Stender's office received the service documents sometime after May 16, 1984, but, alleging that it did not have authorization from Service Electric to accept service in this matter, did not complete or return the acknowledgment of service. Stender did, however, contact the office of Sparta's attorney and advise a secretary there that proper service had not been made on Service Electric in compliance with the provisions of R. 4:4-4(c)(1). Thereafter, on June 7, 1984, Sparta personally served Clifford Paul, a General Manager of Service Electric, with a copy of the declaratory judgment complaint. Sparta did not, however, serve a copy of the notice of motion for a stay upon Paul. A week later, on June 15, 1984, the trial court granted Sparta's motion for a stay on the basis only of documents submitted by Sparta. Service Electric's attorney, Stender, claims that he did not learn of Sparta's motion until the day before, June 14, 1984, and that he twice attempted that day to

[198 NJSuper Page 377]

reach the trial court to object to its consideration of the motion. Unable to reach the trial court, he allegedly made his argument to the trial court's law clerk.

R. 4:4-6 provides that "an acceptance of the service of a summons, signed by the defendant's attorney . . . shall have the same effect as if the defendant had been properly served." The question then is whether, at the time Sparta attempted to serve Service Electric pursuant to R. 4:4-6, Stender was Service Electric's attorney for purposes of service in this matter. The manner in which summonses, writs and complaints are to be served on corporations in New Jersey is clearly set forth by R. 4:4-4(c)(1), which, in pertinent part, provides as follows:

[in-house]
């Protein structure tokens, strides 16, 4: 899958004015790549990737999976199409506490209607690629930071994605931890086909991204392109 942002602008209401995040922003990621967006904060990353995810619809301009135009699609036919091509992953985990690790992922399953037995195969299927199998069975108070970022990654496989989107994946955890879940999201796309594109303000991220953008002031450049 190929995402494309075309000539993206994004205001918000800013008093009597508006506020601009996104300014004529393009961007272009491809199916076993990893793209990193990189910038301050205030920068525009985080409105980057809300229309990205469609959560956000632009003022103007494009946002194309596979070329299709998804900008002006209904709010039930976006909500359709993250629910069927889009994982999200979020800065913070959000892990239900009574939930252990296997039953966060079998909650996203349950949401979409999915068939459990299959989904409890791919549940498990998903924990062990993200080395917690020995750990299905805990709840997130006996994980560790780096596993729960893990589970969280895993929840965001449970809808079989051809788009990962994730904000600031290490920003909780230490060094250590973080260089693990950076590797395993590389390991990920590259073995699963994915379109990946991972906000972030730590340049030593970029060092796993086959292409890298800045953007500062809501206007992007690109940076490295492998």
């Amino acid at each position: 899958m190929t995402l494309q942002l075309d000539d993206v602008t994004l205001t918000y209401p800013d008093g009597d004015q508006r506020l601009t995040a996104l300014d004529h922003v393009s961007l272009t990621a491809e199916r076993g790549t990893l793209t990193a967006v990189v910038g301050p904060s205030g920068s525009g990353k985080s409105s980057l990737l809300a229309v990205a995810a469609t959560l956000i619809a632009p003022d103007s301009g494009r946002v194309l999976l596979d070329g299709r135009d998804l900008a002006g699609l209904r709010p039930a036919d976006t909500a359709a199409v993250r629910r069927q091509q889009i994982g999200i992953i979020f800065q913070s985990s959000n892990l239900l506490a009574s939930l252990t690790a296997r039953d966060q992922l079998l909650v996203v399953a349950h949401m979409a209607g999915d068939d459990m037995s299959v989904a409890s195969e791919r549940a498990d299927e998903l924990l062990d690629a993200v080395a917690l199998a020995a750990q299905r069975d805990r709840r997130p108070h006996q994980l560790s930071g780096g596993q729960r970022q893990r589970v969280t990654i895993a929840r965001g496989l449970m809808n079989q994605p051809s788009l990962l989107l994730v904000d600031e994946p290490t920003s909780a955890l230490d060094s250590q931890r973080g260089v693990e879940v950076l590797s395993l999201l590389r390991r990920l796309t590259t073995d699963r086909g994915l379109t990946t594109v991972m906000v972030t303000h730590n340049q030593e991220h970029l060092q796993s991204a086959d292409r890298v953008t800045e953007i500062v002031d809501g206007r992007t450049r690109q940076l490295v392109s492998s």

(1) Corporations. Upon a domestic or foreign corporation, by serving, in the manner prescribed in paragraph (a), either an officer, director, trustee, or managing or general agent; or any person authorized by appointment or by law to receive service of process on behalf of the corporation; or the person at the registered office of the corporation in charge thereof. If service cannot be made upon any of the foregoing, then it may be made upon the person at the principal place of business of the corporation in this State in charge thereof, or if there is no place of business in this State, then upon any servant of the corporation within this State acting in the discharge of his duties. . . .

In the leading New Jersey case on point, Local 617, Etc. v. Hudson Bergen Trucking Co., 182 N.J. Super. 16 (App.Div.1981), we adopted the position of the federal courts that the plaintiff has the burden of showing that an alleged agent has specific authority, express or implied, for the receipt of process, stating:

The federal courts have consistently held that, in the absence of an express agreement between the agent and principal or in the absence of circumstances which clearly show that such an agreement was intended by the parties, authorization to accept service of process on behalf of a corporation or an individual would not be deemed to exist. Miree v. United States, 490 F. Supp. 768 (N.D.Ga.1980); United States v. Marple Community Record, Inc., 335 F. Supp. 95 (E.D.Pa.1971); WICA, Inc. v. WWSW, Inc., 191 F.2d 502 (D.C.Cir.1951), Burger Chef Systems, Inc. v. Baldwin Inc., 365 F. Supp. 1229 (S.D.N.Y.1973). [182 N.J. Super. at 20].

In the instant case Sparta failed to fulfill its burden of showing that Stender or his firm had an express or implied agency agreement to accept process on Service Electric's behalf.

[198 NJSuper Page 378]

Though Stender was representing Service Electric in related proceedings, Service Electric had not given Stender or any member of his law firm express authorization to accept service of process on its behalf. Moreover, Stender apparently conferred with two officers of Service Electric before deciding to refuse process and made no representation to Sparta's attorney that he was authorized to accept service. In fact, he contacted the office of Sparta's attorney and advised a secretary there that proper service had not been made.